After surviving an evening of subconsciously premeditated alcoholic beverage consumption at what has become known as the UnDrinking, the morning of Saturday 25th of April saw some ragged Blatherskites staggering through the foyer of the University of London Union, en route to the Fortean Times UnConvention 98. This report was compiled with this week’s Blather guests, Barry Kavanagh and Mark Pilkington…
DEATH IN 101
[1100 ROOM 101]
The Dublin contingent headed straight for Room 101, where FT’s Bob Rickard initiated the proceedings. He introduced *Strange Magazine’s* Mark Chorvinsky, who imbued us with stories of Grim Reaper visitations [also see Strange No.18].
This topic — which some readers may find to be a rather odd topic, even for forteans — seems to have had quite an effect on attendees. Chorvinsky identified several cases where dying people were seen to interact with an invisible, personified ‘death’, witnesses *close* to death meeting the Reaper (either driving it away or talking it out of taking them, thus surviving), and doctors or nurses witnessing the Reaper waiting beside the dying. Also mentioned was Sidney Reilly, the ‘Ace of Spies’, who allegedly had a grim reaper experience before his death in 1925, according to his wife of the time, Pepita Bobadilla.
Chorvinsky succeeded in bringing home the reality of a previously ignored fortean phenomenon — as yet unexploited by the mainstream media — yet quite different to the stereotyped portrayal of the Grim Reaper as a visitor with murderous intent. Some of the fictional examples he used included scenes from *The Meaning of Life*, *The Seventh Seal*, *The Frighteners* and *The Adventures of Baron Munchausen*. Surprisingly the extremely popular female *Death* character from Neil Gaiman’s *The Sandman* wasn’t mentioned. [DW]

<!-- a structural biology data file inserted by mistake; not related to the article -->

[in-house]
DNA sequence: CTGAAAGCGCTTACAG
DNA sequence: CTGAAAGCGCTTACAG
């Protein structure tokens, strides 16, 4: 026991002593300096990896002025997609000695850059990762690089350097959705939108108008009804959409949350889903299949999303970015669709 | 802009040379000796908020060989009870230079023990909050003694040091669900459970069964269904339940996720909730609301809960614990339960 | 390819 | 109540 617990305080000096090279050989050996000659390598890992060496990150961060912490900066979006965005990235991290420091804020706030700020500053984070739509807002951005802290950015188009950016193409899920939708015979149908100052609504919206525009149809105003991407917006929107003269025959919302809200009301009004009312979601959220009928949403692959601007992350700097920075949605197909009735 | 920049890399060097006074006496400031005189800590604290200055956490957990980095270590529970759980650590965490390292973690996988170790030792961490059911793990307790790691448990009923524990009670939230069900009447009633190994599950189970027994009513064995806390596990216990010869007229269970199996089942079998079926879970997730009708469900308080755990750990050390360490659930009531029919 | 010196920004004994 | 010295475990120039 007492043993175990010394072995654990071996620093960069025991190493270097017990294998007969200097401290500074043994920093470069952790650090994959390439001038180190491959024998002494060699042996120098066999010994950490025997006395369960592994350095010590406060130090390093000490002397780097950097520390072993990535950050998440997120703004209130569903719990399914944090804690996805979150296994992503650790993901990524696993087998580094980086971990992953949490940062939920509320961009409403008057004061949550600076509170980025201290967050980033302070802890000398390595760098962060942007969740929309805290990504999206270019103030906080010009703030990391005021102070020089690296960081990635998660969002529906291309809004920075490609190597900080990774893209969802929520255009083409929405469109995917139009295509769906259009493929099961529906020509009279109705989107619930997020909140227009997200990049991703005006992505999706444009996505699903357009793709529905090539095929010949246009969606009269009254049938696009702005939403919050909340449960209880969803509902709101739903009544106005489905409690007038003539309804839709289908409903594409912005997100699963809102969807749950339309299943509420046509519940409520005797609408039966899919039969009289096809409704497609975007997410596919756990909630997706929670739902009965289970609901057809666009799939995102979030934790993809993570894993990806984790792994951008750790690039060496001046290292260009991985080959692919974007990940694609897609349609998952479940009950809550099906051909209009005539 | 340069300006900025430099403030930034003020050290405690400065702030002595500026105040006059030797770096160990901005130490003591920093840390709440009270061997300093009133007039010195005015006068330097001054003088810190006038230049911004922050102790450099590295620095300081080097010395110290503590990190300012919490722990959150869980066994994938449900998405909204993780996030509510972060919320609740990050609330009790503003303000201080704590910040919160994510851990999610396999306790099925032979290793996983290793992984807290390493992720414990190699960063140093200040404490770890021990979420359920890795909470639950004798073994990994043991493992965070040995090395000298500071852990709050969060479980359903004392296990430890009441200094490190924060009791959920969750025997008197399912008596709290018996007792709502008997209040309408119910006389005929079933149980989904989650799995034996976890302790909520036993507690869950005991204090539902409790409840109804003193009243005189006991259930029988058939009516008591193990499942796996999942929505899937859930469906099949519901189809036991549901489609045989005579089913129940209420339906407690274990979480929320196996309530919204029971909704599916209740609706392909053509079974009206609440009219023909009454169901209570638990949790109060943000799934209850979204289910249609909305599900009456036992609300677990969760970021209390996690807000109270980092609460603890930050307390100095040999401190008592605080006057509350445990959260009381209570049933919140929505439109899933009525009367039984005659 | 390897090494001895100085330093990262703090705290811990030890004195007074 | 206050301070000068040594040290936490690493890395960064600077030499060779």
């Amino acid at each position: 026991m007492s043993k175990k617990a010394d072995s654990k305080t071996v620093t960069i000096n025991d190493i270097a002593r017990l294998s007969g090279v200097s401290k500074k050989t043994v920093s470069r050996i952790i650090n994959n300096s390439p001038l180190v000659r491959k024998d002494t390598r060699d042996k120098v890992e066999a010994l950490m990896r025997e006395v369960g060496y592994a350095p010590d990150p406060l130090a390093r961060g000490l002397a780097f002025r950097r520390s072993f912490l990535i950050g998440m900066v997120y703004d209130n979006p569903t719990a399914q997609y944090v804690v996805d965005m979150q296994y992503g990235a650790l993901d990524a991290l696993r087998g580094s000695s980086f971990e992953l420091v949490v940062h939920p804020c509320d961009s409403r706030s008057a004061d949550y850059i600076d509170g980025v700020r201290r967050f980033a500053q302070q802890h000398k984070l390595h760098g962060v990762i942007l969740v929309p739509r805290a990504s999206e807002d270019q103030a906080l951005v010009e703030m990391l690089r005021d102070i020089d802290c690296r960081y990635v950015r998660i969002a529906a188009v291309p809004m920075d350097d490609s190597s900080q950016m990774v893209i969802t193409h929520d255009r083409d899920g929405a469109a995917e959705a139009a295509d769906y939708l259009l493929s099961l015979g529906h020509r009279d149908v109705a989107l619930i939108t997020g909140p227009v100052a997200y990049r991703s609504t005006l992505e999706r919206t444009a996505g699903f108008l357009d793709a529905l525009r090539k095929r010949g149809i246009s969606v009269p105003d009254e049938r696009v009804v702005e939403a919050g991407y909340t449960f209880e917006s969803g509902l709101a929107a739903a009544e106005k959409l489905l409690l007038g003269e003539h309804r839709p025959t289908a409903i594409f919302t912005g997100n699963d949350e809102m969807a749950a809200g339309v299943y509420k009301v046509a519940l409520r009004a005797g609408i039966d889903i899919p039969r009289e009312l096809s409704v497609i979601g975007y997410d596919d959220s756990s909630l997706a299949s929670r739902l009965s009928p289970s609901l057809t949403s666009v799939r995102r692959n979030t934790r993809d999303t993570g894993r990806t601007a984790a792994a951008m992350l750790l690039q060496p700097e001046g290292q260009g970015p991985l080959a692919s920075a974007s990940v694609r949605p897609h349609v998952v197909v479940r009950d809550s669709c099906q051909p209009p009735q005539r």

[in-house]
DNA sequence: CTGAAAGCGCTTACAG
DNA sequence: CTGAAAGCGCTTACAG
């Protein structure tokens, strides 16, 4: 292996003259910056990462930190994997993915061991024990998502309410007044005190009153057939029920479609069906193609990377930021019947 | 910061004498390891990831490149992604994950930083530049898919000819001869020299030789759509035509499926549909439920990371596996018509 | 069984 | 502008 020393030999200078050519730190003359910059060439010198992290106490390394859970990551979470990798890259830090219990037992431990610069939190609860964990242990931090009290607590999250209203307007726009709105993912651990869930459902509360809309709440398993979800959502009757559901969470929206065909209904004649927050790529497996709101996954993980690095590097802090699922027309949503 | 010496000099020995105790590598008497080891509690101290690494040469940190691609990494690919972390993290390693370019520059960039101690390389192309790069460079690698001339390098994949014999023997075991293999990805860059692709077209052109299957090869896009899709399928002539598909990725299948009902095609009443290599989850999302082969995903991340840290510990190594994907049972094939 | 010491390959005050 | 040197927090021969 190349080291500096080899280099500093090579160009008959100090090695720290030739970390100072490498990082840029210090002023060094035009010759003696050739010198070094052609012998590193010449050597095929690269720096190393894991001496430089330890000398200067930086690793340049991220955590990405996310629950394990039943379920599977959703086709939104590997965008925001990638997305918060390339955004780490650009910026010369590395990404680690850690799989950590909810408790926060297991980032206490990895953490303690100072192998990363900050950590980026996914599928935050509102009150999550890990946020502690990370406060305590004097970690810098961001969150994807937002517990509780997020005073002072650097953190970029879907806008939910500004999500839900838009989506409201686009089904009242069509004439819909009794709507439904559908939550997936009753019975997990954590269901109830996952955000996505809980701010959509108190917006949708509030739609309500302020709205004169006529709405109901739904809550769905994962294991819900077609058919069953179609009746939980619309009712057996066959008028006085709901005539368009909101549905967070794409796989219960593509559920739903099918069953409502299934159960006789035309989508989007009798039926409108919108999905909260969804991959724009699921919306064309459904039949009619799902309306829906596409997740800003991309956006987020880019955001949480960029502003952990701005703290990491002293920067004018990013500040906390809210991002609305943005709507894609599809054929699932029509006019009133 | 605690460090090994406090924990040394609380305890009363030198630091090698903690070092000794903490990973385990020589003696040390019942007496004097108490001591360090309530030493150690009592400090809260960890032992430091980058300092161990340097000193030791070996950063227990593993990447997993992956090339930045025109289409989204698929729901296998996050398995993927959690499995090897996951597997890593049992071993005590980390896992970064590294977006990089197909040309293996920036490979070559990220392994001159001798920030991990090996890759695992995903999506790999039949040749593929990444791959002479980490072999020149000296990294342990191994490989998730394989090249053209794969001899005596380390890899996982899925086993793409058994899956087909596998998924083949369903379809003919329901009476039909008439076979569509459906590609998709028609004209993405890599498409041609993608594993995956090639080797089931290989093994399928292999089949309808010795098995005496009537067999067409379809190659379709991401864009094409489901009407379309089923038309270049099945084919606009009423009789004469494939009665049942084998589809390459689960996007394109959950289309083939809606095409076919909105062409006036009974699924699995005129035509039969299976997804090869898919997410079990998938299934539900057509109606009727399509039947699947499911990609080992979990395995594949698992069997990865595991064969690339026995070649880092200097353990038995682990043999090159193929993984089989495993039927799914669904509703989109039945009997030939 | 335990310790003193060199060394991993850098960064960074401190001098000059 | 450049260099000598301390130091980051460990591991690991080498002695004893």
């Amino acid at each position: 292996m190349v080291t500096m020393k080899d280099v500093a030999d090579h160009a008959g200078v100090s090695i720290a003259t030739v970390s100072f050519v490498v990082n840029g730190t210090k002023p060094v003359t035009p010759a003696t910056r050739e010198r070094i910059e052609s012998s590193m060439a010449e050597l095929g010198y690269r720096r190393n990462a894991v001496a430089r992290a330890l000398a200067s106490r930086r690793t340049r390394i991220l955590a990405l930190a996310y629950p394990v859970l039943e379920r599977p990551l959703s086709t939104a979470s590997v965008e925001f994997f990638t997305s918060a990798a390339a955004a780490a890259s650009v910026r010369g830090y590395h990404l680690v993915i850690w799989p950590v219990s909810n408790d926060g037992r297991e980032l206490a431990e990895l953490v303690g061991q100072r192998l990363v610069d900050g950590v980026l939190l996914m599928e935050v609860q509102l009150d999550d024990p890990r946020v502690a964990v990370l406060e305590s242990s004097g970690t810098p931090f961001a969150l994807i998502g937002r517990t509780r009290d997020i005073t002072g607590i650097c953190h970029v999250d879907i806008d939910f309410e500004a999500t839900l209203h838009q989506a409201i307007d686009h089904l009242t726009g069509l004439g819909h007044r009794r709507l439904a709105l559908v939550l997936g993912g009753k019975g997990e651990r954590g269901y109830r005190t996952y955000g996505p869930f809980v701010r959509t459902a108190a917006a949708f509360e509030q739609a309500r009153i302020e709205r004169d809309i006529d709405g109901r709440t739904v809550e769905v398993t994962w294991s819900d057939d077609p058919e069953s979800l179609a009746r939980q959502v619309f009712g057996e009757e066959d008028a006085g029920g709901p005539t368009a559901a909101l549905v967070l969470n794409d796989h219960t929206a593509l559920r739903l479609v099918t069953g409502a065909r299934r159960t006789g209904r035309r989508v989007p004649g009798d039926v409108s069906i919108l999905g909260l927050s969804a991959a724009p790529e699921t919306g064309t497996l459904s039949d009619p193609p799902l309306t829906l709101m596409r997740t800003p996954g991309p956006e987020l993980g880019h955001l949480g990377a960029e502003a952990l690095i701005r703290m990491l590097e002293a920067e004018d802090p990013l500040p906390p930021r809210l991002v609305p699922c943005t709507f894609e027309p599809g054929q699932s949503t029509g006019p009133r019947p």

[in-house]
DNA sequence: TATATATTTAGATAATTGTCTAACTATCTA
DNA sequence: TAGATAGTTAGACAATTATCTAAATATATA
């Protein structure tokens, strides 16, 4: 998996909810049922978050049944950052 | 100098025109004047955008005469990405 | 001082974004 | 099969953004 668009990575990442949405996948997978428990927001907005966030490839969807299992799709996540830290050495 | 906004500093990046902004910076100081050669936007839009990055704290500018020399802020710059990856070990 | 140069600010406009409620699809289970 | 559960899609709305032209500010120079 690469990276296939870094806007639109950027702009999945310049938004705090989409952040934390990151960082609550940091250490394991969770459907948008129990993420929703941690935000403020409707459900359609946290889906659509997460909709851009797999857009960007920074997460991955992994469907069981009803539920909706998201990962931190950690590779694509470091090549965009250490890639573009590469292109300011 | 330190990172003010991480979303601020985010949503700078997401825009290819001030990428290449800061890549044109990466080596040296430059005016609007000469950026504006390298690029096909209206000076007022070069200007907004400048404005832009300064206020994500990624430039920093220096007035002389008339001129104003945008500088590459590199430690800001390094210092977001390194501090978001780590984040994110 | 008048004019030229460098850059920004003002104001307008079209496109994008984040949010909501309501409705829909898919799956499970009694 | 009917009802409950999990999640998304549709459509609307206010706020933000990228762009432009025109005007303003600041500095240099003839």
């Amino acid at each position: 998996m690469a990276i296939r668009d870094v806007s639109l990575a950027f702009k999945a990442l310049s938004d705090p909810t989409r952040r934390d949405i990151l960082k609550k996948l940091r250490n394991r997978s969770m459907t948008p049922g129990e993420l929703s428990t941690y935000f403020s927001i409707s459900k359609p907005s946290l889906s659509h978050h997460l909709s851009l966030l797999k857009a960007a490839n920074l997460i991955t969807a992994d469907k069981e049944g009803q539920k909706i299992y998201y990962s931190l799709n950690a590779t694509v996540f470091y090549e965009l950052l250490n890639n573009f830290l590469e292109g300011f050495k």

[Meanwhile, Mark Pilkington was upstairs…]
[1100 UPPER HALL]
Kicking things off on Saturday morning was Ted Harrison’s hilarious exploration of Elvis as a religious phenomena. A message written on the crooning wall of Graceland says it all: “Coming home from Lubbock I thought I saw Elvis on the plane, but it might have been Jesus, they kind of look the same.” Amongst other things, the talk covered post-mortem visions and miraculous healings performed by the king, Elvis as an alien soul trapped in human form, how Elvis modelled his rhinestone eagle jumpsuit on the gown of Aaron (Elvis’ middle name)in the Bible, and the role of antichrist – in the guise of Michael Jackson – in the eternal battle on earth. Harrison raised important points about the process of secular beautification and wondered how long it would be before we saw the first church of Diana. [MP]